Songs Inspired by Star Trek
“99 Luftballons” by Nena
Many people had to wait until the German version of this song was translated into English before they could spot the Star Trek connection.
In the song, Nena buys 99 red balloons and releases them. They show up on the radar of various world powers who scramble to defend themselves from what they think are enemy contacts. Nuclear war is the result.
The lyrics are a poetic reference to the dreams of the German people after WWII. Captain Kirk makes an appearance with the words: “Everyone’s a superhero. Everyone’s a Captain Kirk,” referencing the fact that when the balloons appear on the radar, everyone races to be the first to intercept them.
“Star Trekkin’” by The Firm
At the top of any “inspired by” list is this 1987 hit created by a British novelty band. The performances are comedy renditions of the original characters. The voices were provided not only by the band, but also by a studio technician and the wife of one of the songwriters.
The lyrics are quite simple and repetitious, but include such gems as: “There’s Klingons on the starboard bow – scrape ‘em off, Jim!”
It’s a little-known fact that this song actually created one of the most repeated Star Trek phrases. “It’s life, Jim, but not as we know it” is a phrase from the song that was never actually spoken in the TV series. However, the lyric proved so popular and so in-keeping with the show that it is commonly misattributed to the TV program.
“Where’s Captain Kirk?” By Spizzenergi
The Star Trek reference in this song is not only more obvious than that in “99 Red Balloons,” it’s right there in the title.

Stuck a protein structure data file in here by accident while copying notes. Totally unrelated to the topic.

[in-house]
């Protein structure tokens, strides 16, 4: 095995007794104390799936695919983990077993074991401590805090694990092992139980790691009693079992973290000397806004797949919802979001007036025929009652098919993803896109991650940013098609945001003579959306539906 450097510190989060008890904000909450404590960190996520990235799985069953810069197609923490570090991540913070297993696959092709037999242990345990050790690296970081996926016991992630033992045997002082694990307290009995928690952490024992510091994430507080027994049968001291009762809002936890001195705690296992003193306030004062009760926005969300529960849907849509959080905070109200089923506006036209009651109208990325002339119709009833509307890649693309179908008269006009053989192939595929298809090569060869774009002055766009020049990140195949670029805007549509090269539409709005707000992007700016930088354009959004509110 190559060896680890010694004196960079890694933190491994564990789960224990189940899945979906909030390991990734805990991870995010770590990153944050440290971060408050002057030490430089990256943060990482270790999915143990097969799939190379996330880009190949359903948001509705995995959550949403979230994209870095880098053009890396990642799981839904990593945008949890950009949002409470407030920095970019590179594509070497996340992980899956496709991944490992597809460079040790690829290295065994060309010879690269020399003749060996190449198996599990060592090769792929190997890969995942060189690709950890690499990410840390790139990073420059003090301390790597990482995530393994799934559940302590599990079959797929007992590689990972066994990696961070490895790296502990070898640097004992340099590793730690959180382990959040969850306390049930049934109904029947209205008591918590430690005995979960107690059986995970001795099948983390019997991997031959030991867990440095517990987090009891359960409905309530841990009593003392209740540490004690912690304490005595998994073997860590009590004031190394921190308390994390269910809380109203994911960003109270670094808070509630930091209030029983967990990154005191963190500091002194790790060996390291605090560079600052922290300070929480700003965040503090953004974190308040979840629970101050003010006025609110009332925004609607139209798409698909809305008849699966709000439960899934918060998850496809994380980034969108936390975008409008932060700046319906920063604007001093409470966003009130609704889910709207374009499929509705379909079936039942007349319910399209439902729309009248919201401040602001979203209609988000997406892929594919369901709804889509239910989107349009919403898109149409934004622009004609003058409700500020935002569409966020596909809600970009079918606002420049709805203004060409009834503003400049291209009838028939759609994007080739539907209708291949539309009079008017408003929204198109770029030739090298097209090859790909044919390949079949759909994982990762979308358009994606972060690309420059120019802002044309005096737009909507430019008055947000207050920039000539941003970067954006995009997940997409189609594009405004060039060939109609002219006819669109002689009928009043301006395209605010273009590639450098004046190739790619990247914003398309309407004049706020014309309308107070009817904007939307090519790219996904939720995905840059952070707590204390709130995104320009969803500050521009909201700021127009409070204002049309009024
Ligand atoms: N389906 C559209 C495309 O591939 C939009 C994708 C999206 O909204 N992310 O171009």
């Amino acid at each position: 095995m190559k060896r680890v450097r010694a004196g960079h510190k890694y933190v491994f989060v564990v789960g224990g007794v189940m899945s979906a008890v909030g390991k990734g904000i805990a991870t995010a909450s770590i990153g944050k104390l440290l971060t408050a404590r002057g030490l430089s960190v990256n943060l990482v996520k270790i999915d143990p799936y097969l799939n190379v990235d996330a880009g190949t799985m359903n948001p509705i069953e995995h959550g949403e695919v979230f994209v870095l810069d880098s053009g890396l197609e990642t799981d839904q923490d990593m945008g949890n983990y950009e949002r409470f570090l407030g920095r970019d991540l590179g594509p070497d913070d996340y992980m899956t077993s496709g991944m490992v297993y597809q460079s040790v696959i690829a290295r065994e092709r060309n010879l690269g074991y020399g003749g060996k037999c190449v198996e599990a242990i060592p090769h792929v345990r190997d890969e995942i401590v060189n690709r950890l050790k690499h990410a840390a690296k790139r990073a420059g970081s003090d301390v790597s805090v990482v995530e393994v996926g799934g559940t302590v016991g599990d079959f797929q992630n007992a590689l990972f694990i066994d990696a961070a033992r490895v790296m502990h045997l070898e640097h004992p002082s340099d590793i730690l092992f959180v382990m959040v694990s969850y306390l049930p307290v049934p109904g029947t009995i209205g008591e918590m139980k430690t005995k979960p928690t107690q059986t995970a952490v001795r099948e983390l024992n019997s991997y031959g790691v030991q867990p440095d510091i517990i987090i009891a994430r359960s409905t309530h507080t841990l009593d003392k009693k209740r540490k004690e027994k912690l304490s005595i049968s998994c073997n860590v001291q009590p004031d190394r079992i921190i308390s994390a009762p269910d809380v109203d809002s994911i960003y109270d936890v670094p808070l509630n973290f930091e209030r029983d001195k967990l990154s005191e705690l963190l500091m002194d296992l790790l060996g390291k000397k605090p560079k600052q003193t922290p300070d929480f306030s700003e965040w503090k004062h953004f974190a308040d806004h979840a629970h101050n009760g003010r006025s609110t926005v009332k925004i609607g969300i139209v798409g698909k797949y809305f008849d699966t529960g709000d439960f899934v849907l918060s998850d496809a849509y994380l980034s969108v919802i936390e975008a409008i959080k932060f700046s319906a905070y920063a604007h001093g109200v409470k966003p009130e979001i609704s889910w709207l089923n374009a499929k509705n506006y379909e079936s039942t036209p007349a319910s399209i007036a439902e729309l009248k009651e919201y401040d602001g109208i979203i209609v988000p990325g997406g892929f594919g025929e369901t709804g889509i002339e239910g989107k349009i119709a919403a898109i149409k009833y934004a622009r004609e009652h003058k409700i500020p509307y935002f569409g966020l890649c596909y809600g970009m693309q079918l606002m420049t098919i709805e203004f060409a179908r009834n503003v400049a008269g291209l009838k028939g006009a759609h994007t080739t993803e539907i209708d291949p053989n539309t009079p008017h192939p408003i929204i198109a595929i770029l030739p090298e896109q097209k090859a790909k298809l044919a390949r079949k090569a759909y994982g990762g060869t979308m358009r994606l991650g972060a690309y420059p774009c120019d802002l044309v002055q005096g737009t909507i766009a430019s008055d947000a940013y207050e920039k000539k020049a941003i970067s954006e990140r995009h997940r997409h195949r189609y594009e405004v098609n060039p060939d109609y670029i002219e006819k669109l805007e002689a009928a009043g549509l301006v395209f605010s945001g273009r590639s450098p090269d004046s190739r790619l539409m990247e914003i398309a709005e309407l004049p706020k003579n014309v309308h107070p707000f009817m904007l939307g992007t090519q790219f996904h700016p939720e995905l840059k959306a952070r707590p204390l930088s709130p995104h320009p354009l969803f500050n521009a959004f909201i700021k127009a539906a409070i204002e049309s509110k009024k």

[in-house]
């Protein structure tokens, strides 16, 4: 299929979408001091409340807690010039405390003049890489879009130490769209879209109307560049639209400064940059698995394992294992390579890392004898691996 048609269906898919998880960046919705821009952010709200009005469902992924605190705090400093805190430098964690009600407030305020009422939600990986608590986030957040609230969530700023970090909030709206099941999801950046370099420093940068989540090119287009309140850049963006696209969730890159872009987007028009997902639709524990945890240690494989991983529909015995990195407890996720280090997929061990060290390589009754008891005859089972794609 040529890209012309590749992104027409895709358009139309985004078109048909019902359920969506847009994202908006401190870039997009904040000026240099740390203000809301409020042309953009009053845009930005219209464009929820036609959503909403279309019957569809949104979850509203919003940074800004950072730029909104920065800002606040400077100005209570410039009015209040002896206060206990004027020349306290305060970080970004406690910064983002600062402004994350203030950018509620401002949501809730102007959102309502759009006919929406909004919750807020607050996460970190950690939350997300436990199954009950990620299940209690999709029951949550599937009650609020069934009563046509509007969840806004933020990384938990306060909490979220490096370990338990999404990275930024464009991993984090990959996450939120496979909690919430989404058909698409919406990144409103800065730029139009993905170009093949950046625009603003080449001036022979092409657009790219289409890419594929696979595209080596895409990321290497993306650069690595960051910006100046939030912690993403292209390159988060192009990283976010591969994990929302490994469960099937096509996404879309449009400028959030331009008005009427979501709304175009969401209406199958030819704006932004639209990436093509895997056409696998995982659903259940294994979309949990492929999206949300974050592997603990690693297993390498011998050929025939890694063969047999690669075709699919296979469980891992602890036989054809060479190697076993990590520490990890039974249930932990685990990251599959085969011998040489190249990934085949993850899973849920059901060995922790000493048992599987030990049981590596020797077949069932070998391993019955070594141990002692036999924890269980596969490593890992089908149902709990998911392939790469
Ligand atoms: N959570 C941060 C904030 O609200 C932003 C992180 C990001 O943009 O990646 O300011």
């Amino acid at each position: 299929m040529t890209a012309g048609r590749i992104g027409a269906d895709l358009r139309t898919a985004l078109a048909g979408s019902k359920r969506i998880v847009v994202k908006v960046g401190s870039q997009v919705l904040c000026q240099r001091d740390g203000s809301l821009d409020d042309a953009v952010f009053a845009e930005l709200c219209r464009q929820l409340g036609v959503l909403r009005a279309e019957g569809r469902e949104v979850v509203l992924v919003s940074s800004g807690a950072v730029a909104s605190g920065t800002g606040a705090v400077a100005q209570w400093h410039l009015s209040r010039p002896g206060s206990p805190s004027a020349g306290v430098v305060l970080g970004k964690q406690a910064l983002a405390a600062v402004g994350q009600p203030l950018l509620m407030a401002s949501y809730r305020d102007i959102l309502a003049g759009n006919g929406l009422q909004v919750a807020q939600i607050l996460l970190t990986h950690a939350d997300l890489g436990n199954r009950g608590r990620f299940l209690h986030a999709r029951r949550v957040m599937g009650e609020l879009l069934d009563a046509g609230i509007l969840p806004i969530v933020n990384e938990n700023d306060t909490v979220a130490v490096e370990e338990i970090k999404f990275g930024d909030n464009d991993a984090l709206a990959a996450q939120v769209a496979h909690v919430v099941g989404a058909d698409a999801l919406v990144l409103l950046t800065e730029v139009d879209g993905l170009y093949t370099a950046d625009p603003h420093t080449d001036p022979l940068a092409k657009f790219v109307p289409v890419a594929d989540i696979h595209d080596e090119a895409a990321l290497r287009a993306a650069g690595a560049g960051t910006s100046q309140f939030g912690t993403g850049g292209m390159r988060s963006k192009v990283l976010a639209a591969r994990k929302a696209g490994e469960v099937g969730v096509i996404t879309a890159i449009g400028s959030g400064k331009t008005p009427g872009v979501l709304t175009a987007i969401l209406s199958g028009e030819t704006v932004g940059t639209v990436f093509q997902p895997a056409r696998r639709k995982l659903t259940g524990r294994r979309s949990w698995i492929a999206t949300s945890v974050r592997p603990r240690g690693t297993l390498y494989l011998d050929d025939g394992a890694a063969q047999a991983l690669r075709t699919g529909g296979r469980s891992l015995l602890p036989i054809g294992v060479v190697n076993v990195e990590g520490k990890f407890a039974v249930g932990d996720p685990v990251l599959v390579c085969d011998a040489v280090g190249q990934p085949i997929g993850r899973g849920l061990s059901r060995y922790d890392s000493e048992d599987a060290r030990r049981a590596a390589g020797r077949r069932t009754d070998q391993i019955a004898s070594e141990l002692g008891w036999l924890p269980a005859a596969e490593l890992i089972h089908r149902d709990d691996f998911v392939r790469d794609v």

The song charts how the singer is suddenly beamed onboard the Starship Enterprise. He wanders about for a bit, meeting all the crew except for Kirk. By the end of the song, it becomes clear that he can’t find Captain Kirk because he is Captain Kirk.
This 1979 single stayed at number one on the UK Indie Chart for seven weeks. The band also did two follow-up songs: “Spock’s Missing” and “Five Year Mission (Featuring the Return of Spock).”
“Starship Edelweiss” by Edelweiss
Austrian electronic dance band Edelweiss decided not only to make a song and music video heavily influenced by Star Trek, they also incorporated the main theme from the 1960s series.
They sampled Alexander Courage’s “Theme from Star Trek” and added some straightforward and repetitive lyrics to create a European hit.
“Ch-Check it Out” by the Beastie Boys
In a nod to the original Star Trek series, the music video accompanying this Beastie Boys single begins with the three of them dressed as Kirk, Spock, and McCoy beaming down onto Earth. A little later, the three of them get into a fight, drawing the attention of the police, before McCoy disintegrates the other two with a laser.
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The Star Trek skit is only one among several in the video, which also includes boisterous, fish-throwing grannies. It shows how much effort went into the video that the song only lasts 3 minutes and 34 seconds, while the final 1 minute 34 seconds of the video is the credits of all those involved.